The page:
It was this musical tradition that I was broaching with my primary hocas (teachers), Necati Çelik (oud player) and Baki Kemancı (violinist). Every day I met with Necati, he would give me two pieces in a new makam/scale system to learn, and we would play them together a few times as other students, friends, and musicians would stream in and out of his office to talk and just listen. It was fascinating to work with Necati, who is simultaneously a very warm and generous person and also a traditionalist rooted in a personal mission to preserve and spread Turkish classical music as well as older traditional Turkish values as well. It was frequently frustrating to work with him because although I know he respected me as a musician, he could be very critical, impatient, and a bit patronizing (though never in a mean-spirited way). I came to realize that a lot of what he says probably just doesn't translate well, and from that point on I was more amused and offended when he would exclaim, "Why do you keep making the same mistakes?" I remember him taking my face in his hands one afternoon: "Audrey, I love you. You know nothing." Still, it was clear that he was hard on me because he was impressed with my playing and believed in my potential. During Ramadan, the thirty day Muslim holiday that requires observers to fast while sun is up, Necati invited me to his iftar dinner (a literal break-fast) for his friends and family. After the dinner, held at a fabulous mansion that used to be a meeting place for teachers, in front of everyone he invited me up to play classical music with him. It was a huge honor, as over sixty of his students, friends, and family members were present and I was the only one (besides his son) he invited to play with him.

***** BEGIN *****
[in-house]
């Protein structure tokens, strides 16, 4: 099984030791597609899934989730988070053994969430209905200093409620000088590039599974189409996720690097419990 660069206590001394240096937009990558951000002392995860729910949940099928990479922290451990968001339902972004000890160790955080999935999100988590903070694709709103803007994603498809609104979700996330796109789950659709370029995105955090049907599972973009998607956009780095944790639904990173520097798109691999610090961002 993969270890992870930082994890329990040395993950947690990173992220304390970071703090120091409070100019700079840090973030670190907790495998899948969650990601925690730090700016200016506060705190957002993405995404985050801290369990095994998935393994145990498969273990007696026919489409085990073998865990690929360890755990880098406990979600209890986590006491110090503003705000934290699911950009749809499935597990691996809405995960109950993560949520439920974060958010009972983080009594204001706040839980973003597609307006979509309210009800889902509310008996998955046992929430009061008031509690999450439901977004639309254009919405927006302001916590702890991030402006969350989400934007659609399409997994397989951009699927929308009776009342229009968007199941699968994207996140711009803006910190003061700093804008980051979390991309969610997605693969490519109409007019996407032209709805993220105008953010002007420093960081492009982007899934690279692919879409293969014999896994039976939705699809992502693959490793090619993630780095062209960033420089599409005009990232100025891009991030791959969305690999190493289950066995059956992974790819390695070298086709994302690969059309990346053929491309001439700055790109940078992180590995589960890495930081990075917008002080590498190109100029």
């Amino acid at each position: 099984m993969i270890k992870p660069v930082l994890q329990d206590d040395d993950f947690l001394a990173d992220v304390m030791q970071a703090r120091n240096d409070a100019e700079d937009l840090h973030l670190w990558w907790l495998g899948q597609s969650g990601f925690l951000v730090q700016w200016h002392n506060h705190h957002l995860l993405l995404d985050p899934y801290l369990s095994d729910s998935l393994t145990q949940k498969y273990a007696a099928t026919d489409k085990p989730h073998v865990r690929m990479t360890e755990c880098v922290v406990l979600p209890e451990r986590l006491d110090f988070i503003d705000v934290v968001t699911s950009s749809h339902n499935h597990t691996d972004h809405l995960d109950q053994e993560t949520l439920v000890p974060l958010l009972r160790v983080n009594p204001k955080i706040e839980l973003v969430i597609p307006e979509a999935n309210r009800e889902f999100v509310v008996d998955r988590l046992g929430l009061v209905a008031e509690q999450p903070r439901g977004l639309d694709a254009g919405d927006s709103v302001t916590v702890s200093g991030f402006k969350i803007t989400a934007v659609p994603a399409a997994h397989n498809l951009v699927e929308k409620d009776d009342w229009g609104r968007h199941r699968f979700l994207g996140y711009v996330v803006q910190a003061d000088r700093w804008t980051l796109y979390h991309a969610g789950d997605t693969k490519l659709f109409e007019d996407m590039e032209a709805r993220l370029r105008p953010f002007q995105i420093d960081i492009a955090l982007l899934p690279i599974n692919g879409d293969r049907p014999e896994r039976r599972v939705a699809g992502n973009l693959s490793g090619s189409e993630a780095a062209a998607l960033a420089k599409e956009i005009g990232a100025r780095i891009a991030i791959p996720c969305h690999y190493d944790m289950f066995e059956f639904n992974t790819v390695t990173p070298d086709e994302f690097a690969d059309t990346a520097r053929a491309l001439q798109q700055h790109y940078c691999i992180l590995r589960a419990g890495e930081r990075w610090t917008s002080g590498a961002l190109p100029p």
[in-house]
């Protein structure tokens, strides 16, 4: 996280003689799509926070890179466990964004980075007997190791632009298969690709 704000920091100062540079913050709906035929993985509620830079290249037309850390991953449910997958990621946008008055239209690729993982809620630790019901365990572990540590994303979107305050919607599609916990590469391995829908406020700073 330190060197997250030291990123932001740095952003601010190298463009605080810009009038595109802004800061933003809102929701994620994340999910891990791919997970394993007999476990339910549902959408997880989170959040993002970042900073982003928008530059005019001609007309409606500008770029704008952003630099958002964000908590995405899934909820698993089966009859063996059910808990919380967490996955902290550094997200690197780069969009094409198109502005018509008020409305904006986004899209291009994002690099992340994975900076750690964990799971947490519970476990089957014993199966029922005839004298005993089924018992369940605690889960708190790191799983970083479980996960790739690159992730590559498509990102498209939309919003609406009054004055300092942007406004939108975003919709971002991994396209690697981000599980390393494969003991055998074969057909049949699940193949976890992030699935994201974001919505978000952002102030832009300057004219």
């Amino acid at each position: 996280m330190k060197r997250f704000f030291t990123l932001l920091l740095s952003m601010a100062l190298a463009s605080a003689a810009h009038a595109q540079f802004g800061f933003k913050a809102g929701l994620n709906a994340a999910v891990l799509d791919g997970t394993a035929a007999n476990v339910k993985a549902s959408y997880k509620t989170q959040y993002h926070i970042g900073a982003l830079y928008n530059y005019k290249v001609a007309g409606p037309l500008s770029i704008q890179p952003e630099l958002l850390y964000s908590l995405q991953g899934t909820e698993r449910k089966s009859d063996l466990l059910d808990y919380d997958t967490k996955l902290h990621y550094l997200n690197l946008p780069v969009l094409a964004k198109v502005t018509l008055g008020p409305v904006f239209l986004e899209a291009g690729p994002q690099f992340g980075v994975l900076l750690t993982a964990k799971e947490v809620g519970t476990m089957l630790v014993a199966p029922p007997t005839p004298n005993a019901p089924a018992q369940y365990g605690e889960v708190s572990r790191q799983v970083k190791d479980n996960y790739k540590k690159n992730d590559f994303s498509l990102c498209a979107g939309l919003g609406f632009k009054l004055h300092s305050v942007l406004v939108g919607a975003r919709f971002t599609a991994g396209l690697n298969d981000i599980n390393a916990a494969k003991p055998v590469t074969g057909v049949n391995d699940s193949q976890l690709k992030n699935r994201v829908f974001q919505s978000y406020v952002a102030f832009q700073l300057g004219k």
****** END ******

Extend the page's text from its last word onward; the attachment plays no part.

Performing with Necati hocam at iftar